In Darkest Pennsylvania
It was said behind closed doors to the chablis-and-brie set of San Francisco, in response to a question as to why he was not doing better in that benighted and barbarous land they call Pennsylvania.
Like Dr. Schweitzer, home from Africa to address the Royal Society on the customs of the upper Zambezi, Barack described Pennsylvanians in their native habitats of Atloona, Alquippa, Johnstown and McKeesport.
"You go into these small towns in Pennsylvania and ... the jobs have been gone now for 25 years and nothing's replaced them.
"And it's not surprising then they get bitter, they cling to guns or religion or antipathy to people who aren't like them or anti-immigrant sentiment or anti-trade sentiment as a way to explain their frustrations."
This is the pitch-perfect Hollywood-Harvard stereotype of the white working class, the caricature of the urban ethnic — as seen from the San Francisco point of view.
As Linus clung to his security blanket, Barack is saying, out-state Pennsylvanians, bitter at the world that has passed them by, cling to their Bibles and guns and naturally revert to ancestral bigotries against "people who aren't like them" — blacks, gays and immigrants.
Though he sees himself as a progressive who has risen above prejudice, Barack was reflecting and pandering to the prejudice of the class to which he himself belongs, and which he was then addressing.
A few months back, Michelle Obama revealed her mindset about America with the remark that, "for the first time in my adult lifetime, I'm really proud of my country." Barack has now revealed how he, too, sees the country. The Great Unifier divides the nation into us and them.
The "us" are the privileged cosmopolitan elite of San Francisco and his Ivy League upbringing. The "them" are the folks in the small towns and rural areas of that other America. Toward these folks, Obama's attitude is not one of hostility, but of paternalism. Because time has passed them by, Barack believes, they cannot, in their frustration and bitterness, be held fully accountable for their atavistic beliefs and behavior.
Though neither mocking nor malicious, Barack's remarks are, nonetheless, steeped in condescension. Inherent in his words is that these folks in Middle Pennsylvania are in need of empathy, education, assistance and perhaps therapy.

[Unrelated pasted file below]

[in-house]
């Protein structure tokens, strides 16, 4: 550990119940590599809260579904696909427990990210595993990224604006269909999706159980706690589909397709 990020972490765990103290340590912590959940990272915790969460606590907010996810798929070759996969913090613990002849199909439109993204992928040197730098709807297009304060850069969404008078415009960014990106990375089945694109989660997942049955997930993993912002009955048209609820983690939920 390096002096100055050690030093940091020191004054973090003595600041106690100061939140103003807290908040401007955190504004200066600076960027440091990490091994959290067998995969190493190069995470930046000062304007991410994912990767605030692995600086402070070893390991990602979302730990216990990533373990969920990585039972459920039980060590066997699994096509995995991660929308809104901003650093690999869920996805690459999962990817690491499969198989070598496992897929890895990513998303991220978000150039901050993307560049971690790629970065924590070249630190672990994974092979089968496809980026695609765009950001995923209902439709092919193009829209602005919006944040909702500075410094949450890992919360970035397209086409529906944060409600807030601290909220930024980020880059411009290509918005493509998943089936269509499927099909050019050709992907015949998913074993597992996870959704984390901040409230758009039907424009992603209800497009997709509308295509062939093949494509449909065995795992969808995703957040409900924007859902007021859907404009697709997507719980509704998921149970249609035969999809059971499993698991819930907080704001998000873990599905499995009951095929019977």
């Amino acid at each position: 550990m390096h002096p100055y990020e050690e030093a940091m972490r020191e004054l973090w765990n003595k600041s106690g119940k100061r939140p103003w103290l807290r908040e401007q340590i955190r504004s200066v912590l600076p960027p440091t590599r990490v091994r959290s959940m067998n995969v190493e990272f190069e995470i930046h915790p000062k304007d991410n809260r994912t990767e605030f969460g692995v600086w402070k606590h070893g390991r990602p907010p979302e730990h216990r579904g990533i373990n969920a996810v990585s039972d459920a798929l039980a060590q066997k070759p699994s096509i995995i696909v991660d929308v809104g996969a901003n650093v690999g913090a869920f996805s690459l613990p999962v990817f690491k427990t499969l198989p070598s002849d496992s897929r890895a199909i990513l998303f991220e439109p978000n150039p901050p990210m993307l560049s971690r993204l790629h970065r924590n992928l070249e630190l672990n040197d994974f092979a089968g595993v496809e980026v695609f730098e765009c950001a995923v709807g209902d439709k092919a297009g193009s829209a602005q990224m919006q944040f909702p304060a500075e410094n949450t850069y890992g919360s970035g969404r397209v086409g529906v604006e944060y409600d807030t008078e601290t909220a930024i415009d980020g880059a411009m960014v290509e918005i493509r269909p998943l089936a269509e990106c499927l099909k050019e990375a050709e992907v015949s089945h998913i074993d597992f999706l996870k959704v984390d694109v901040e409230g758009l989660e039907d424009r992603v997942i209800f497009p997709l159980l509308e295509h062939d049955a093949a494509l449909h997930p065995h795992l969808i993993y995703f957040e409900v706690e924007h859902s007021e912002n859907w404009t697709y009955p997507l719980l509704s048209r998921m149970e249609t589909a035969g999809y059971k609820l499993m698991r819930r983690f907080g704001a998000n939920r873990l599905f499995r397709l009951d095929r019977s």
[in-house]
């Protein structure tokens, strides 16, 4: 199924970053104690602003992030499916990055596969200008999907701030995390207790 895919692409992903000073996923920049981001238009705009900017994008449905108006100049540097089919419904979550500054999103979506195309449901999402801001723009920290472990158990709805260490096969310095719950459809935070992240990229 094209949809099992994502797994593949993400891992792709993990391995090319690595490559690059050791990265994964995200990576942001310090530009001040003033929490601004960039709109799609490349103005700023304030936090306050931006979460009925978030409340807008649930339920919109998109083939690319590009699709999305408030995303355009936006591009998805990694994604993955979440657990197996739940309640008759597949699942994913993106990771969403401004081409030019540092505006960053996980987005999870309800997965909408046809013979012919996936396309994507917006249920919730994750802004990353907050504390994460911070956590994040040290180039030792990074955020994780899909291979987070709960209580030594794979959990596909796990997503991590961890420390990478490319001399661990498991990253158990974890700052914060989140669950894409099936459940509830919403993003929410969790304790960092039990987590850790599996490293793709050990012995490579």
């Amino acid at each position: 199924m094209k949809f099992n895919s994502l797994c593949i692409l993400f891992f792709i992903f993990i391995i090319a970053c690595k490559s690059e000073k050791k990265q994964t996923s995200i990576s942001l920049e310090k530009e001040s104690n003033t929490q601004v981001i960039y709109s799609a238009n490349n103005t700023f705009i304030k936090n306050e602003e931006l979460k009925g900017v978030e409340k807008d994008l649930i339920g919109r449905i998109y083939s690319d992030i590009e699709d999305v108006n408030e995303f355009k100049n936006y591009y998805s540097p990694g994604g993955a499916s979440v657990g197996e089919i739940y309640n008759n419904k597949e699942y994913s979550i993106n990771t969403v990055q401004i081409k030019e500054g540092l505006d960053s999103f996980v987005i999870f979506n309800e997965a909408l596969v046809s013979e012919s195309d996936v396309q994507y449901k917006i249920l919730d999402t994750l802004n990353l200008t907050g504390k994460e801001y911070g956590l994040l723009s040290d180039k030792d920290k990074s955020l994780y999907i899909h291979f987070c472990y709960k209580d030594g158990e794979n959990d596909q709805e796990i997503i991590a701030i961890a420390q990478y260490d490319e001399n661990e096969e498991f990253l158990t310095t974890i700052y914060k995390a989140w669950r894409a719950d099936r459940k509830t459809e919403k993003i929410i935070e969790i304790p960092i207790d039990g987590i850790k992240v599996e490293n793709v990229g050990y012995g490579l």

His remarks are of a piece with his address on civil rights that liberals have compared favorably to Lincoln's Second Inaugural.
Note, from that Philadelphia address, the highlighted words.
"Most working- and middle-class white Americans don't feel that they have been particularly privileged by their race ...
"Anger over welfare and affirmative action helped forge the Reagan Coalition. Politicians routinely exploited fears of crime for their own electoral ends. Talk show hosts and conservative commentators built entire careers unmasking bogus claims of racism while dismissing legitimate discussions of racial injustice and inequality as mere political correctness or reverse racism."
In Barack's mind, black anger and resentment at "racial injustice and inequality" are "legitimate." But the anger and resentment of white folks, about affirmative action, crime and forced busing are born of misperceptions — and of "bogus claims of racism" manipulated and exploited by conservative columnists and commentators to keep the racial pot boiling and retain power, so the right can continue to do the bidding of the corporations that are the real enemy.
Barack has stumbled into the eternal failing of the left-wing populist. He cannot concede that the anger of white America — that its right to equal justice has been sacrificed to salve the consciences of guilt-besotted liberals — is a legitimate anger. The truth that Barack dare not speak is that reverse discrimination is pandemic and that the folks in Middle Pennsylvania have a valid grievance that ought to be addressed.
So, Barack sought in Philadelphia to redirect their anger.
"(T)hese white resentments distracted attention from the real culprits of the middle class squeeze — a corporate culture rife with inside dealing, questionable accounting practices and short-term greed; a Washington dominated by lobbyists and special interests; economic policies that favor the few over the many."
Barack is not wrong here. Corporations, out of naked greed, have deserted America. And the Clinton and Bush administrations have been unresponsive to the social impact of deindustrialization. But Barack cannot concede that white Americans are today's victims of state-sanctioned racism.
A gifted candidate, Barack, after stumbling for 48 hours, has regained his footing with his witty ripostes about Hillary being "Annie Oakley" with her "six-shooter," spending her Sunday mornings "out on the duck blind."
Obama's remarks about small-town America told us little about small-town America, but a lot about Barack. He is yet another cookie-cutter liberal who has absorbed and internalized the prejudices of that blinkered breed. He is an African-American John Lindsay, the great liberal hope of the Nixon-Agnew era, of whom Frank Manckiewicz once said: He was the only populist he knew who played squash every day at the Yale Club.
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